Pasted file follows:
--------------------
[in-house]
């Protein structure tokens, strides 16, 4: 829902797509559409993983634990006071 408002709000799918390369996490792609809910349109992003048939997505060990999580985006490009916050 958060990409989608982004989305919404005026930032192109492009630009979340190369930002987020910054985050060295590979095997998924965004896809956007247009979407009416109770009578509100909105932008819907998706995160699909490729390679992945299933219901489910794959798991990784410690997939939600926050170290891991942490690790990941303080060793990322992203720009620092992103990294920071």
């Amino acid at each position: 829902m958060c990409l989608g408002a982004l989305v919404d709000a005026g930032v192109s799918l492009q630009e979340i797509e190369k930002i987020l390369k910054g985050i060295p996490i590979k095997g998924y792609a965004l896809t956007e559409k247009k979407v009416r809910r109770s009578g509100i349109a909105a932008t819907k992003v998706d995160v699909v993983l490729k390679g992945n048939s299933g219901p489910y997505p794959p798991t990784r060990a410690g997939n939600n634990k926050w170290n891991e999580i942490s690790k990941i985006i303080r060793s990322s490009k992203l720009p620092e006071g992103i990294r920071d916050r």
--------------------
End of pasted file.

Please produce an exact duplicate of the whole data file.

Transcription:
[in-house]
């Protein structure tokens, strides 16, 4: 829902797509559409993983634990006071 408002709000799918390369996490792609809910349109992003048939997505060990999580985006490009916050 958060990409989608982004989305919404005026930032192109492009630009979340190369930002987020910054985050060295590979095997998924965004896809956007247009979407009416109770009578509100909105932008819907998706995160699909490729390679992945299933219901489910794959798991990784410690997939939600926050170290891991942490690790990941303080060793990322992203720009620092992103990294920071």
């Amino acid at each position: 829902m958060c990409l989608g408002a982004l989305v919404d709000a005026g930032v192109s799918l492009q630009e979340i797509e190369k930002i987020l390369k910054g985050i060295p996490i590979k095997g998924y792609a965004l896809t956007e559409k247009k979407v009416r809910r109770s009578g509100i349109a909105a932008t819907k992003v998706d995160v699909v993983l490729k390679g992945n048939s299933g219901p489910y997505p794959p798991t990784r060990a410690g997939n939600n634990k926050w170290n891991e999580i942490s690790k990941i985006i303080r060793s990322s490009k992203l720009p620092e006071g992103i990294r920071d916050r």